I’m not going to change my tournament long policy of ignoring the undercard, but it would be remiss to not mention what happened in the final multi-man match of this show. In what has become a common theme, The Firing Squad went after Okada post-match and Tanahashi made the save. This time, rather than rejecting the Ace’s help, Okada embraced in. In fact, Okada and Tanahashi shook hands while Korakuen Hall exploded. I watched that moment spoilt, yet it still gave me goosebumps. It’s so much more than a handshake, it’s the greatest feud in pro-wrestling coming full circle. Okada and Tanahashi gave the Juniors an impossible moment to follow just by clasping hands.
Super 69 (ACH and Ryusuke Taguchi) (3-3) defeated Jushin Thunder Liger and Tiger Mask (2-4)
Taguchi and ACH wore their Tiger and Liger masks to the ring. The legends looked a bit taken back by that, but they seemed to take it as a compliment. Although they are both masked men, so who knows what they were thinking.
Taguchi kicked us off with some silliness before ACH came in all fiery. Outside of perhaps Shingo, ACH is the MVP of the Junior Tag League so far. You can tell he adores wrestling in Japan as he always brings it. He sold a Shotei from Liger on the outside like he’d been shot at one point as you can bet wrestling these two is a dream come true for him.
The bulk of the action was built around Taguchi selling his abdomen. It’s not a body part you see people working over often, and Taguchi did it by acting like he had horrendous gas. An act that came to its natural conclusion with the suggestion that he’d shit himself.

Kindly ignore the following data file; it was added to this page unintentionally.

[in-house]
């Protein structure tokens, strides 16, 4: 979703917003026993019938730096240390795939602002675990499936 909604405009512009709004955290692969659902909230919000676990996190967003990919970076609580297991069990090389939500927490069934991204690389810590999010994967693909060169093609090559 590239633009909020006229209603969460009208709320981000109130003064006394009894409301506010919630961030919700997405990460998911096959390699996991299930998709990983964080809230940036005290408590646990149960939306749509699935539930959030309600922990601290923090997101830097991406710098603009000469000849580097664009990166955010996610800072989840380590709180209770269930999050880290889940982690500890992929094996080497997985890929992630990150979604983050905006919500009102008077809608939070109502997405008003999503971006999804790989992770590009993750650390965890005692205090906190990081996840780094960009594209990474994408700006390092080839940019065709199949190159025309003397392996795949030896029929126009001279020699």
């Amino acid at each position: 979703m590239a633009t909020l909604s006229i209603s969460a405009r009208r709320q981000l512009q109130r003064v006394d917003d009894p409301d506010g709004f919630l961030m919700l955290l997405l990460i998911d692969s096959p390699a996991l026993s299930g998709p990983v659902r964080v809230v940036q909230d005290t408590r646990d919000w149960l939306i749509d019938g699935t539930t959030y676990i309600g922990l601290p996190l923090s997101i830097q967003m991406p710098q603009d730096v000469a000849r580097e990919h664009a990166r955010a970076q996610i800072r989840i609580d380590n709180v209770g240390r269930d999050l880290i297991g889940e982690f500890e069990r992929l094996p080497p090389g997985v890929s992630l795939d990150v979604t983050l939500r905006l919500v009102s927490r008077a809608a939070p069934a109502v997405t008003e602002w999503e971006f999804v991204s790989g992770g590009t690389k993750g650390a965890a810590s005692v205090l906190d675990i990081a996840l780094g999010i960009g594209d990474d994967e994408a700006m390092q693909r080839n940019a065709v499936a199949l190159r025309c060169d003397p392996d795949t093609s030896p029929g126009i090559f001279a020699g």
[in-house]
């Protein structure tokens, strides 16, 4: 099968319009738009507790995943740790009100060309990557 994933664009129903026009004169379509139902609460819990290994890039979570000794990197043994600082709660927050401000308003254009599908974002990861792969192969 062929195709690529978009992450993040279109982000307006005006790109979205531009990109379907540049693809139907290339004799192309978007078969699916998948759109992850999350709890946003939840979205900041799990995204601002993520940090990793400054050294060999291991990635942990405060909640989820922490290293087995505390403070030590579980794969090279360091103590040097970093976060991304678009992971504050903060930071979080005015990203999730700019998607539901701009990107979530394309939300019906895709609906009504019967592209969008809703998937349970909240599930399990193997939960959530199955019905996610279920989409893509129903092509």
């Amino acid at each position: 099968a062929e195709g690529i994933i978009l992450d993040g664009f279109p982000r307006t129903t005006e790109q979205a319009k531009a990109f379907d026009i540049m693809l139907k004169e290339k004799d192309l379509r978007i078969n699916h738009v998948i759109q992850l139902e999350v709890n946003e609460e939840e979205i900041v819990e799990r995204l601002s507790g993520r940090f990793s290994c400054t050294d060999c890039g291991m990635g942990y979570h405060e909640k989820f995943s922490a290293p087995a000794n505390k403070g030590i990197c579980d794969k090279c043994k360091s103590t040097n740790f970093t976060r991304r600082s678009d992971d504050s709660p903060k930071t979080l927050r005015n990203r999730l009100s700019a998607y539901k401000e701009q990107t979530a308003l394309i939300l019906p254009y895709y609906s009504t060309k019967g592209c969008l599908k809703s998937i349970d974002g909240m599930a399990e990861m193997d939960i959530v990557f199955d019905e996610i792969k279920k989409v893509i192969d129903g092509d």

Despite that problem, Taguchi went through a flash pin sequence with Tiger before eventually managing to pin the grumpy kitty’s shoulders to the ground. This had its moments, but if you skip it, you won’t miss much.
Verdict: Two And A Half Stars
Roppongi 3K (SHO and YOH) (4-2) defeated Volador Jr. and Soberano Jr. (1-5)
A quick note to say Lanny Poffo is back on commentary tonight and has found his voice. That’s not a good thing. If you’re susceptible to cringing, you might want to go with the Japanese team. He counted to ten in Vietnamese at one point and I’m still not sure why.
SHO and YOH spent part of their excursion in Mexico, so I had some expectations for this match. They slipped into the ‘heel’ role for lack of a better word, grounding Soberano Jr. and working him over. That allowed for a Volador hot tag which is something he excels at. Well, he did right up until SHO drove him onto the back of his head with a Deadlift German Suplex.
I feel a bit sorry for the CMLL guys. This show and the previous one at Korakuen seemed to be the moment where they found their feet on this tour. Unfortunately, it’s nearly over, so they’ll have spent the bulk of their matches disappointing people. Volador, at least, is better than what we’ve seen of him (while Soberano has potential, he is sloppy), and I’m sure he’ll prove that again in the future.
In the here and now, this was a decent taste of what they can do. SHO and YOH are great opponents for them as SHO throws them around and YOH bounces with them. In the end, they would take Soberano down with a 3K and march onto their potential final.
Verdict: Three And A Quarter Stars
The Firing Squad (Taiji Ishimori and Robbie Eagles) (3-3) defeated Time Machine (KUSHIDA and Chris Sabin) (3-3)